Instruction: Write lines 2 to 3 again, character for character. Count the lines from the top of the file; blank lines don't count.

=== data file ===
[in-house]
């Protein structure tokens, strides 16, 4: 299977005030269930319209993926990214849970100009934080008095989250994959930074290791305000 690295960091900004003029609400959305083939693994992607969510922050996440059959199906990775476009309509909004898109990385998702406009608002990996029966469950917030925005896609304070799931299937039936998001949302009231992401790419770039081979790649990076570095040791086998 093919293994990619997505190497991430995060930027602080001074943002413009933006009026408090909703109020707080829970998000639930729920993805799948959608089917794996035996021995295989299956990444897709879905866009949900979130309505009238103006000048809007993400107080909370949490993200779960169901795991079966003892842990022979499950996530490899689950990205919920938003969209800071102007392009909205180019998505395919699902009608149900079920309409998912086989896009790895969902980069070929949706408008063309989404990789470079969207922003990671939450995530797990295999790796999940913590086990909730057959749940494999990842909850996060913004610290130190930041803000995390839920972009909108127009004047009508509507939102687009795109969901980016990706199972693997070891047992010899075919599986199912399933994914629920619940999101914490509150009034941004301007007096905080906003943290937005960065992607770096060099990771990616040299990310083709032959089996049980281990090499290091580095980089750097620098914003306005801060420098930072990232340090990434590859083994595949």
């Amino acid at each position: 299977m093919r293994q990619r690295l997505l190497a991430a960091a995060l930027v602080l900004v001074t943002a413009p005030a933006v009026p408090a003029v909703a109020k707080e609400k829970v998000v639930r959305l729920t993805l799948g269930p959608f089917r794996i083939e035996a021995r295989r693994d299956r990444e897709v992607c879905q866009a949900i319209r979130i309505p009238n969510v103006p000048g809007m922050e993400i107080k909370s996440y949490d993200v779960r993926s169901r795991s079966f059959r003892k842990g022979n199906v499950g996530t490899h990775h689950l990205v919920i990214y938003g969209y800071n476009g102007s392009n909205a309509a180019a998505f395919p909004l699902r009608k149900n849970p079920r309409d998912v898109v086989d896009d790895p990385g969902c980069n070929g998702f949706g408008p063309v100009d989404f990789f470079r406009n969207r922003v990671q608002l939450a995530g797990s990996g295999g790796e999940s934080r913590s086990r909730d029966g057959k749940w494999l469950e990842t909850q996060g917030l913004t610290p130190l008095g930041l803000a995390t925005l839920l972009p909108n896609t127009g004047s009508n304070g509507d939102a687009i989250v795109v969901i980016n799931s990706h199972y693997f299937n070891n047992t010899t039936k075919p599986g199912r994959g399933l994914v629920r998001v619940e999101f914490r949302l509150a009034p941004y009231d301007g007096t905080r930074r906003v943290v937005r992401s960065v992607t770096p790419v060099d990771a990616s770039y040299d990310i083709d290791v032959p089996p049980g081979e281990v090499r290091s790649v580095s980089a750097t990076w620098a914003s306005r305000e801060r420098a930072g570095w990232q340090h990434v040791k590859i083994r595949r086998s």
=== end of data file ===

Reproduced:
């Protein structure tokens, strides 16, 4: 299977005030269930319209993926990214849970100009934080008095989250994959930074290791305000 690295960091900004003029609400959305083939693994992607969510922050996440059959199906990775476009309509909004898109990385998702406009608002990996029966469950917030925005896609304070799931299937039936998001949302009231992401790419770039081979790649990076570095040791086998 093919293994990619997505190497991430995060930027602080001074943002413009933006009026408090909703109020707080829970998000639930729920993805799948959608089917794996035996021995295989299956990444897709879905866009949900979130309505009238103006000048809007993400107080909370949490993200779960169901795991079966003892842990022979499950996530490899689950990205919920938003969209800071102007392009909205180019998505395919699902009608149900079920309409998912086989896009790895969902980069070929949706408008063309989404990789470079969207922003990671939450995530797990295999790796999940913590086990909730057959749940494999990842909850996060913004610290130190930041803000995390839920972009909108127009004047009508509507939102687009795109969901980016990706199972693997070891047992010899075919599986199912399933994914629920619940999101914490509150009034941004301007007096905080906003943290937005960065992607770096060099990771990616040299990310083709032959089996049980281990090499290091580095980089750097620098914003306005801060420098930072990232340090990434590859083994595949």
């Amino acid at each position: 299977m093919r293994q990619r690295l997505l190497a991430a960091a995060l930027v602080l900004v001074t943002a413009p005030a933006v009026p408090a003029v909703a109020k707080e609400k829970v998000v639930r959305l729920t993805l799948g269930p959608f089917r794996i083939e035996a021995r295989r693994d299956r990444e897709v992607c879905q866009a949900i319209r979130i309505p009238n969510v103006p000048g809007m922050e993400i107080k909370s996440y949490d993200v779960r993926s169901r795991s079966f059959r003892k842990g022979n199906v499950g996530t490899h990775h689950l990205v919920i990214y938003g969209y800071n476009g102007s392009n909205a309509a180019a998505f395919p909004l699902r009608k149900n849970p079920r309409d998912v898109v086989d896009d790895p990385g969902c980069n070929g998702f949706g408008p063309v100009d989404f990789f470079r406009n969207r922003v990671q608002l939450a995530g797990s990996g295999g790796e999940s934080r913590s086990r909730d029966g057959k749940w494999l469950e990842t909850q996060g917030l913004t610290p130190l008095g930041l803000a995390t925005l839920l972009p909108n896609t127009g004047s009508n304070g509507d939102a687009i989250v795109v969901i980016n799931s990706h199972y693997f299937n070891n047992t010899t039936k075919p599986g199912r994959g399933l994914v629920r998001v619940e999101f914490r949302l509150a009034p941004y009231d301007g007096t905080r930074r906003v943290v937005r992401s960065v992607t770096p790419v060099d990771a990616s770039y040299d990310i083709d290791v032959p089996p049980g081979e281990v090499r290091s790649v580095s980089a750097t990076w620098a914003s306005r305000e801060r420098a930072g570095w990232q340090h990434v040791k590859i083994r595949r086998s």